If you are thinking about a Debt Management Plan (DMP), you may want to know how many DMPs succeed, and how many run into problems.
This turns out to be a surprisingly difficult question to answer!
A DMP that doesn’t repay all debts may not have failed!
There are many situations where a DMP that doesn’t “complete” has done exactly what it was wanted for. It is hard to see these as failures.
Sometimes the DMP was always intended to just be for a short time:
- you are made redundant but expect to find a new job in a few months;
- you need a DMP for 18 months until your childcare costs will drop a lot; or
- when the house is sold you will be able to clear most of your debts.
Sometimes someone’s situation is too complicated for it to be clear what the best long-term debt solution is:
- you are making affordability complaints – a DMP puts you in a safe financial situation while these go through. If a lot are upheld, your Mp will be speeded up a lot. If few are you may need to look at other debts options;
- if you are off work looking after a sick family member;
- you are 7 months pregnant, or
- you need to move within the next few months.
In all these situations, a very low-paying DMP can give you a break from worrying for six months or a year until things settle down.
Even if it would take 25 years to repay your debts in a DMP like this, it doesn’t matter because that isn’t what your DMP is for.
It isn’t going to carry on at that repayment level for many years.
Sometimes a DMP ends for other reasons
There may be a change in circumstances which means the DMP is no longer needed or no longer possible.
Perhaps a relative offers some money that lets you make a full and final settlement offer to some or all of your debts. Or you get some affordability refunds that reduce the debt total in your DMP a lot.
Here the DMP has worked really well for you even though it wasn’t the DMP as it was planned at the start that has repaid all your debts.
It can also be sensible not to rush into selling the house or going bankrupt.
Many people don’t feel ready to make such a final decision early on. After a year on a DMP they may have a better feel for what is going to be best for their family. If they are finding it quite easy to manage on a restricted budget, they may then be confident enough to commit to a five year IVA.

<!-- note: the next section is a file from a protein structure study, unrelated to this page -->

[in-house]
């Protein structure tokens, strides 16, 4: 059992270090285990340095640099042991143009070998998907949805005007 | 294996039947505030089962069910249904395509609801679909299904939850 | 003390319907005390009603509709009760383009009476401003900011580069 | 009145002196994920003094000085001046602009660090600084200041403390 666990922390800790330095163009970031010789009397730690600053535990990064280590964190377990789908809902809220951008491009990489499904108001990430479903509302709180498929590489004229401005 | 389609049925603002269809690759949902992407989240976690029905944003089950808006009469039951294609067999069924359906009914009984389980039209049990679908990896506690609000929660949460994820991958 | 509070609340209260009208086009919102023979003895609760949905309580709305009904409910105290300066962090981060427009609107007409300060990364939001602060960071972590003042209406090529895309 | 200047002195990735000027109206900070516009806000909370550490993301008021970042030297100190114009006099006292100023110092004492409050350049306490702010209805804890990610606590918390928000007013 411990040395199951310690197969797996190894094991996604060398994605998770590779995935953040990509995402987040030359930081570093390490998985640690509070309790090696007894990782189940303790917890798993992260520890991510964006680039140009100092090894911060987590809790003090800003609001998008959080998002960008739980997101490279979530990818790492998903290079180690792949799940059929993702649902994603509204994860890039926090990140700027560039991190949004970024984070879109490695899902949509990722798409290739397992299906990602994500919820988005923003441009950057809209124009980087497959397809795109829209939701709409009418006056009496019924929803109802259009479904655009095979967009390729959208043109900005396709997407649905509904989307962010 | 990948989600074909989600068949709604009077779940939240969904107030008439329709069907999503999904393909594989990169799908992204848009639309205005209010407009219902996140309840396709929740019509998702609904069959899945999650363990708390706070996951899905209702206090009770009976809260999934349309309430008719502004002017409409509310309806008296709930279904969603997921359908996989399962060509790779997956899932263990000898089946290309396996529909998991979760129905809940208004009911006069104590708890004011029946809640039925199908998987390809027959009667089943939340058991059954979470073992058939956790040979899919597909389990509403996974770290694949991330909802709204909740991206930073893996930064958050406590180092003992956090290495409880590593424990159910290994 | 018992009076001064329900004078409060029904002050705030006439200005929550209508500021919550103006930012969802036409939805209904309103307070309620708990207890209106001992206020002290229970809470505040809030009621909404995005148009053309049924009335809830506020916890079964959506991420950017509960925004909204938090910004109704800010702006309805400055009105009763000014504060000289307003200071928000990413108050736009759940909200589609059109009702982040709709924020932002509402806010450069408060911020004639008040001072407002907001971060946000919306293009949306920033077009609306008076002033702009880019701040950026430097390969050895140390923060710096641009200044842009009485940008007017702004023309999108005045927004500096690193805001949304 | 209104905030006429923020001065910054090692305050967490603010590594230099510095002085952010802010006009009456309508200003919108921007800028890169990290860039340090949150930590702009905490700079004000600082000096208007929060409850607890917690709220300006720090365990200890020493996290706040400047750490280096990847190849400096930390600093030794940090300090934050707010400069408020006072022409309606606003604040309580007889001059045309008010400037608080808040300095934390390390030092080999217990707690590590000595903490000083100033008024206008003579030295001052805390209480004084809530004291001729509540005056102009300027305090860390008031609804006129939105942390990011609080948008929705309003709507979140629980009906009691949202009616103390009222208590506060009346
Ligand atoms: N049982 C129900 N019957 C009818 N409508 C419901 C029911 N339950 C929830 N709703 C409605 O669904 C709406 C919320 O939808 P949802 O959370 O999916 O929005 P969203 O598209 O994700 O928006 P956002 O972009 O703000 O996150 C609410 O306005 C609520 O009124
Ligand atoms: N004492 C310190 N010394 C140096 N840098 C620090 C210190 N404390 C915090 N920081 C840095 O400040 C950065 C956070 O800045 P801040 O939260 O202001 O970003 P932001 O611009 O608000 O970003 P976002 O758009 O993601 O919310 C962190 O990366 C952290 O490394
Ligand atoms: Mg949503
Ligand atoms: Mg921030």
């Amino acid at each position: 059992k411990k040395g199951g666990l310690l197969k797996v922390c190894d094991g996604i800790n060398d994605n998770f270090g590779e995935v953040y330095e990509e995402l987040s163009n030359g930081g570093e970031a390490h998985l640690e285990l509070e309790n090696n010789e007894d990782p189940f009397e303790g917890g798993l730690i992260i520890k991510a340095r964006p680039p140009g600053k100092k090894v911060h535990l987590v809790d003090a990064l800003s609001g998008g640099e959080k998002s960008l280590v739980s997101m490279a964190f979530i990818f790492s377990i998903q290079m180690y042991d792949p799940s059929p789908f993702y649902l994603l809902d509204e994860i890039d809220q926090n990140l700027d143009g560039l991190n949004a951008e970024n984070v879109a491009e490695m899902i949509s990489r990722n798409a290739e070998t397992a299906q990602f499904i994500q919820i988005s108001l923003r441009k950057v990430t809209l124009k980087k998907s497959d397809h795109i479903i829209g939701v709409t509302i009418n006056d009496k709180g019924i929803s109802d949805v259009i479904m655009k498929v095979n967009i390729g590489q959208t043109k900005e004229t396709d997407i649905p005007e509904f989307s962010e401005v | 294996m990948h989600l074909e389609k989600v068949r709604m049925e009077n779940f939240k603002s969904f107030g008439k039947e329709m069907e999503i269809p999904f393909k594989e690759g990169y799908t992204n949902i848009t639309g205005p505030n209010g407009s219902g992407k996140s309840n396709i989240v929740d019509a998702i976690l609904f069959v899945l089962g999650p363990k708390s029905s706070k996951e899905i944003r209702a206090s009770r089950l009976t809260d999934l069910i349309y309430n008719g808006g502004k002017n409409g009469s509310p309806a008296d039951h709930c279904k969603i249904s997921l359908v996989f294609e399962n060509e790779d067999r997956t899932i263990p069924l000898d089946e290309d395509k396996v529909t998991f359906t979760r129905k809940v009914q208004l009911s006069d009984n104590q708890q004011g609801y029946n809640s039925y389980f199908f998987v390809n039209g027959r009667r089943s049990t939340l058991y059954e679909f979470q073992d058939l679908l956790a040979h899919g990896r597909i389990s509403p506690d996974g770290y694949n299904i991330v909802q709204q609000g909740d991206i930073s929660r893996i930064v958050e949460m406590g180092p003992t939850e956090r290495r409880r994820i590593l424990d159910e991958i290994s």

DMPs are not recorded
We know how many people go bankrupt, start an IVA or a DRO every year. There are statistics about the numbers of CCJs. But DMPs aren’t formal legal agreements and no-one is counting them.
The Financial Conduct Authority regulates firms that offer debt management plans. They could ask debt management firms to report DMP numbers.
But some people set up their own debt management plans by making arrangements to pay with all their creditors. This can work well for many people. See Is it a lot of work to run my own DMP? if you would like to know more about what you have to do. The FCA says lenders should treat these “DIY DMPs” in the same way as one run by a debt management firm. But no one can count these.
And what about the very large number of arrangements to pay made directly between a customer and their lenders? Some of these arrangements can be very short-term – a customer phones up a bank or a credit card to say that they can’t make the payment this month but will be able to repay the arrears next month. Should that ever be counted? Often there isn’t much difference between these and a DMP.
Without a list of how many DMPs and payment arrangements are set up, discussions about how many “fail” and how many “succeed” have to be largely anecdotal.
Very long DMPs are not good debt solutions
Although it’s not possible to answer the question How many DMPs succeed? it is useful to focus on the biggest problem with DMPs – that they can just take too long.
Sometimes people get stuck in a debt management plan which doesn’t go well. An example:
Mr G’s DMP was expected to last seven years at the start. But his income didn’t keep up inflation so at his annual reviews, his month DMP payments were reduced twice. His DMP now looks as though it will take at least ten more years to complete.
It makes sense to review your DMP at least once a year to check it is “on track”. If it isn’t, then have a look at your other debt alternatives.
Your DMP firm will discuss if it might be better to look at other options such as a Debt Relief Order. When the DRO criteria changed in summer 2021, some people on a low paying DMP became eligible for a DRO and could switch to one.
Almost all creditors will freeze new interest and stop adding charges in a DMP. If you are unlucky and one of yours doesn’t, you can challenge this – because getting that stopped could make a big difference. with the advent of the new Consumer Duty, it may be very hard for a creditor to justify a decision not to freeze interest and charges.
But there’s no point in thinking too much about this at the start:
- most creditors freeze interest if they are presented with a reasonable income & expenditure sheet.
- most people find a DMP removes a lot of the pressure on them.
If you are worrying about whether a DMP will succeed, perhaps because your situation may change or you are just too uncertain to choose other debt solutions, I suggest getting on with setting up a DMP and planning to review it in six months. You don’t have to wait for your DMP firm’s annual review.